To find the optimal date for our mitten shadow photograph we can progress through the month by clicking on the arrows near the date above the upper left corner of the map. To achieve the perfect shadow we need to have the azimuth of the sun at sunset (dark orange line) go through both the East and West Mittens. Notice that on September 1 2014 the sunset azimuth is above where we need it to be. As we click through the days of the month, the azimuth moves closer and closer to our imaginary line that connects the two Mittens.

I found that on September 13th the sunset azimuth is perfectly through the middle of the West Mitten, with the red lollipop centered on the East Mitten. From the sunset box at the bottom of the map I can see that this is at 274.9°. Check out the screengrab below…

Monument Valley Step 4According to the map, September 13th looks like an optimal shadow with an azimuth of 274.9°. Take a second to check out the 12th and the 14th, and notice that the azimuth is 275.4° and 274.5°, respectively. I think that those azimuths would work just fine as well, and knowing that is useful to allow for a “shadow window” should there be weather interferes with the shadow.

Finding the Correct Time

Watching the sunset line for an intersection between East and West Mitten is the most common sense way to determine when the shadow of the West Mitten would fall on the East Mitten at sunset. Wouldn’t it be nice if we could see a better visualization of that shadow? At what time will the shadow be aligned with the mitten, and will the sun be down far enough and the shadow long enough to hit the East Mitten? Move the red lollipop to the center of the West Mitten. Hold down shift and drag the slider at the bottom of the Photographer’s Ephemeris window. A circle is drawn around your red lollipop and you will notice a dark line that swings across the map.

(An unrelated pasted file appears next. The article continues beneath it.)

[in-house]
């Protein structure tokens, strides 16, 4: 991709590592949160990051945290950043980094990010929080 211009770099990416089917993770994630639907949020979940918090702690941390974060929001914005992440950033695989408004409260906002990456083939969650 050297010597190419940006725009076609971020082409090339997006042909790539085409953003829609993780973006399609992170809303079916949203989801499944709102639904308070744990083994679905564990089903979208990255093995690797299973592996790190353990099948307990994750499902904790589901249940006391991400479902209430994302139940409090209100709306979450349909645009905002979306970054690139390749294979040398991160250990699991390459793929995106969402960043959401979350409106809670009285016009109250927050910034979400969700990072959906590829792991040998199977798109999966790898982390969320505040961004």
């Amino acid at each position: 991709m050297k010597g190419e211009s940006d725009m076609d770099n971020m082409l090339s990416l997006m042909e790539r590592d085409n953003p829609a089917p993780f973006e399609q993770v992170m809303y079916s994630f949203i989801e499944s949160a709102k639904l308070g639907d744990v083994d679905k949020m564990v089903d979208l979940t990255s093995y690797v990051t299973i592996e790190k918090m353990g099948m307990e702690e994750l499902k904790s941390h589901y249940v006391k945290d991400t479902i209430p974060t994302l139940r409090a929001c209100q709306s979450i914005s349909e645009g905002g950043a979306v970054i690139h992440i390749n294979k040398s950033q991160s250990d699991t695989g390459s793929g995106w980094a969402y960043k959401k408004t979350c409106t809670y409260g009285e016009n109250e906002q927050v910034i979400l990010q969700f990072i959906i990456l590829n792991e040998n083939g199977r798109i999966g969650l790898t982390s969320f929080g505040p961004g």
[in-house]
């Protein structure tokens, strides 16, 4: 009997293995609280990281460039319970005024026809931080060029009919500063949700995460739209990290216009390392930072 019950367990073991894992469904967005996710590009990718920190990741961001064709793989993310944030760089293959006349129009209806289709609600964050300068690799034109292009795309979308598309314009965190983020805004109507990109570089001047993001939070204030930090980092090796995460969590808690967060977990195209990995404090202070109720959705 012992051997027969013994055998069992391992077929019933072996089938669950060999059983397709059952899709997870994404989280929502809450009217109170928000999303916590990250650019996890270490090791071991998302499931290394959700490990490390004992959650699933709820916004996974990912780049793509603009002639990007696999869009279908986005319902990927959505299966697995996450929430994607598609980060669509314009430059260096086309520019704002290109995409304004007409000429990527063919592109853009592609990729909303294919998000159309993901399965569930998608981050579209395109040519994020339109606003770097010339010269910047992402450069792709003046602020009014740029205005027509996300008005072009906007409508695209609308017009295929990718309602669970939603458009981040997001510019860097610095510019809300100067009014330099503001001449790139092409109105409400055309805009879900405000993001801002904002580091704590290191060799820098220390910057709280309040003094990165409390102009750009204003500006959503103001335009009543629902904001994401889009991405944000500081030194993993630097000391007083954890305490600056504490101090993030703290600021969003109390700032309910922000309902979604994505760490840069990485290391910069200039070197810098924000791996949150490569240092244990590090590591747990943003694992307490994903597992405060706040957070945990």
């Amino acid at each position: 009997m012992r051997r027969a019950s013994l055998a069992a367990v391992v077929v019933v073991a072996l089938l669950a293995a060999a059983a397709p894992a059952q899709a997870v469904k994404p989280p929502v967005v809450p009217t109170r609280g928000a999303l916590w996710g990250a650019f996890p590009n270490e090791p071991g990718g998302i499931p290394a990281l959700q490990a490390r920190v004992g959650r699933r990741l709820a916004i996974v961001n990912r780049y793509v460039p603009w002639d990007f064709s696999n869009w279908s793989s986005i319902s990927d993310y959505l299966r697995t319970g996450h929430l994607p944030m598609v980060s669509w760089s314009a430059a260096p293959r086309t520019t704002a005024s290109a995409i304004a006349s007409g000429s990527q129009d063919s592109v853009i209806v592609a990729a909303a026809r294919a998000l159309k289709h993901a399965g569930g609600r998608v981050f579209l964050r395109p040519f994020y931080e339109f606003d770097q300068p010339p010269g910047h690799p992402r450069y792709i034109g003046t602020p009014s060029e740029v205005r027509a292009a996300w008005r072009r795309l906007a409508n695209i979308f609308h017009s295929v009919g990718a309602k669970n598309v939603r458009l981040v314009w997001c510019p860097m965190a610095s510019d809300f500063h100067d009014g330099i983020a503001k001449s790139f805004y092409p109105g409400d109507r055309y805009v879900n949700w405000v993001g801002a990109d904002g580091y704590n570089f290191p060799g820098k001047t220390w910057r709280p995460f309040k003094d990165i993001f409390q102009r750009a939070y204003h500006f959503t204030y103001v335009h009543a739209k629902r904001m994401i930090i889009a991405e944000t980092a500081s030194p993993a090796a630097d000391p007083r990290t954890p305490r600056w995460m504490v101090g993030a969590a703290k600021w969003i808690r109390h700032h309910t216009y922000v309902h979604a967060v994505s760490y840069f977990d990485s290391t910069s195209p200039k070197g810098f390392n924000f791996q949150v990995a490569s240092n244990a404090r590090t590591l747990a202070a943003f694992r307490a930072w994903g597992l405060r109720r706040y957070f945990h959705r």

Monument Valley Step 5

I can see that the shadow starts to reach the East Mitten around 7:05 PM on Saturday, September 13, 2014. The shadow becomes centered on the East Mitten around 7:25 PM, and lasts until 7:30 PM, which is when the sun sets.

Using this shadow method you can do further analysis and see that other dates, as early as September 10th, should have a shadow falling onto the East Mitten. However, the shadow will occur farther from actual sunset. In the case of September 10th, the shadow looks to be aligned for only 4 minutes, from 7:20 PM to 7:24 PM, while the sun doesn’t set until 7:34 PM. Thus the lighting will be different, but I imagine it would also make for a great image.

My Image

If you were wondering, my panoramic image (a series of 13 photographs) was taken between 7:22:30 PM and 7:23:22 PM on September 12th, 2014. I felt shadow had really lined up optimally at that time, and it was still very clearly defined, which can be a concern because as actual sunset approaches the sharpness of that shadow starts to degrade until the light is just completely diffused. Here is that keeper image again:

Mitten Shadow

For giggles, here is a similar image taken at about 7:19 PM on that same night. You can see how the shadow isn’t quite optimally aligned.


At 7:25 PM I took the following image, which shows the shadow starting to diffuse…

_-4Finally, here is an image from 7:29 PM, at which point the shadow was completely gone.